Last month I spent some time at Chelfham Woods, making a start on track improvements. This included some minor tree felling and then working with Roger for three days. Roger is a local agricultural contractor and a dab hand with a tracked excavator!
Our original plan had been to undertake all the track works in the spring, but we had delays with planning and consents, which meant that the planned work would have overlapped with the dormouse breeding season. Consents required were Prior Permitted Development (District Council), Land Drainage Consent (County Council), Felling Licence (Forestry Commission) and exemption from waste regulations (Environment Agency). Wow, no wonder I spend too much time behind a computer! First prize for speed goes to the Environment Agency, while the County Council win the “most helpful” category.
Now there are no records of dormice in these woods, but they have been found across the road, and the habitat is ideal. Lots of hazel has spread from the old hedgerows into the abandoned fields, a kind of heaven if you are a dormouse. Having said that, dormice have been found in the central reservation of the A38 in Devon, and are also quite common in some of the Forestry Commission’s conifer plantations….. Anyway, the end result is we plan works on the basis that dormice are present, to be on the safe side.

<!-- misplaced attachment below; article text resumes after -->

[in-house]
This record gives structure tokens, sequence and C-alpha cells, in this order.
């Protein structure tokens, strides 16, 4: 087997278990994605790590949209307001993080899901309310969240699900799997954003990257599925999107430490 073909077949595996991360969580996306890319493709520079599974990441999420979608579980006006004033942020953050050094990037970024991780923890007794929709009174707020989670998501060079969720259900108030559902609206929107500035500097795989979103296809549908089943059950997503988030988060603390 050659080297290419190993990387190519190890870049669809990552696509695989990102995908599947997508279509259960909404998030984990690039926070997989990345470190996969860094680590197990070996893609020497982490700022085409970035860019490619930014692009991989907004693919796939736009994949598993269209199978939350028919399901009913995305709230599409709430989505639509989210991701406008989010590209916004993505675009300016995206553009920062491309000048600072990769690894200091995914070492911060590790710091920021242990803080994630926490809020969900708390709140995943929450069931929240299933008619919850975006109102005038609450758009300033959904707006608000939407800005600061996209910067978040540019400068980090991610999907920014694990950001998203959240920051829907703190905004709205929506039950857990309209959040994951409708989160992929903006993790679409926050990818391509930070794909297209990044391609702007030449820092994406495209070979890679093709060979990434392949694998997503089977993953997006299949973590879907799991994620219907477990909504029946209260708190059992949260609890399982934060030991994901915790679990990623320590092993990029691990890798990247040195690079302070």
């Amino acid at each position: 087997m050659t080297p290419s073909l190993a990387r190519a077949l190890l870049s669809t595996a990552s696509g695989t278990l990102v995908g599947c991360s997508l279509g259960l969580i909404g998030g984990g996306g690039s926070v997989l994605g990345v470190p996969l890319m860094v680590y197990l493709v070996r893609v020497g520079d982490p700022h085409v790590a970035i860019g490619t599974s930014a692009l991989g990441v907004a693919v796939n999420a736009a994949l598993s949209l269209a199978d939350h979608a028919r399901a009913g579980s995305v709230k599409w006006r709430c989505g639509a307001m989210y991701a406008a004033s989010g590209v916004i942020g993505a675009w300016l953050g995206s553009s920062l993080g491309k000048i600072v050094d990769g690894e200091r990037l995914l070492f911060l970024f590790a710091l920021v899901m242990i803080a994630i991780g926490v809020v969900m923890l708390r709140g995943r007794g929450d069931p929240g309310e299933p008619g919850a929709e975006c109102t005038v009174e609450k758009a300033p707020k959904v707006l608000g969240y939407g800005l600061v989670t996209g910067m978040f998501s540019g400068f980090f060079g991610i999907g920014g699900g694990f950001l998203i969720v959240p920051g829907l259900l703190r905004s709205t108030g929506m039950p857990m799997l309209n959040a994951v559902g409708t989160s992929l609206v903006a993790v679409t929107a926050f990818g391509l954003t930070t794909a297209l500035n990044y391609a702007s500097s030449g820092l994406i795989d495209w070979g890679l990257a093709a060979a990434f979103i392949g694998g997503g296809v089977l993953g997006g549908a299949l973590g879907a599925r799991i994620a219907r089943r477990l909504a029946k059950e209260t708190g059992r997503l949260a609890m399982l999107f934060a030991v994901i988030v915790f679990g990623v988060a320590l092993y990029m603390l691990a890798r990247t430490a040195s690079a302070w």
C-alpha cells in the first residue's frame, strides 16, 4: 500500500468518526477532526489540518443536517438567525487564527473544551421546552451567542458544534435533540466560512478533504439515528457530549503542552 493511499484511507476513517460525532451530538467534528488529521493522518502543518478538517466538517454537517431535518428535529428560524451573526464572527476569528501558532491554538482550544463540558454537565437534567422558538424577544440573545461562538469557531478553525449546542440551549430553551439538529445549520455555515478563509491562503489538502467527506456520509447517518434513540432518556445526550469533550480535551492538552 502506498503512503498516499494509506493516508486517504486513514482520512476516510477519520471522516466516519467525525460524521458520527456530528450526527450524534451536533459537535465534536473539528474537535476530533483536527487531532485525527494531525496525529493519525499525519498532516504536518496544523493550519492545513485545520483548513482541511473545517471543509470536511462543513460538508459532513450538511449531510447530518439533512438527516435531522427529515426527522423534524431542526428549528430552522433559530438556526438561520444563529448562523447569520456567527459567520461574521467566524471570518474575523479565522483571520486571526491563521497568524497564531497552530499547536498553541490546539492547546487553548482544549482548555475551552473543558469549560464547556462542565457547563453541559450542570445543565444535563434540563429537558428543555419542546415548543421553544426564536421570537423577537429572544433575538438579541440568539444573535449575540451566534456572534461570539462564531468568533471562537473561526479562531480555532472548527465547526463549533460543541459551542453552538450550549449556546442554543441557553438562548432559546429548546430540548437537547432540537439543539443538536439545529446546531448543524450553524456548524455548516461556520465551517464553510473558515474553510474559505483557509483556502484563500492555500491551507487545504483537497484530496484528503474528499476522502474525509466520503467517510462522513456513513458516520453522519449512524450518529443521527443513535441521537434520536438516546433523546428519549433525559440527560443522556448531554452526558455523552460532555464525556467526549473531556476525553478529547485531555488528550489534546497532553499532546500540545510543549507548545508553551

We spent some time grading the old green lane, Shute Lane, uncovering a range of things put in the hollows by the previous owners, including concrete blocks and the occasional plastic container. Further on we extended the track beyond Hakeford Wood, which opens up a hillside where we expect to get some stone for improving the track surface. Then we tried moving a few coppiced hazel stools, to open up the lane a bit more and allow air in to dry the track. If this works we will translocate a few more in the autumn.
So come the autumn we have two river crossings to install, a lot more tracks to dig and perhaps a pond or two to construct. The tracks will enable much better management of Eastacott and Lower Davis Woods, with some thinning work required, and maybe some larch to take out before it gets caught by Phytopthora ramorum, otherwise known as Larch Dieback Disease. Meanwhile spraying of bracken to help conserve the wildflower meadows will be in order next month. Some hard work a head, but a wonderful location to enjoy it, and get away from the computer!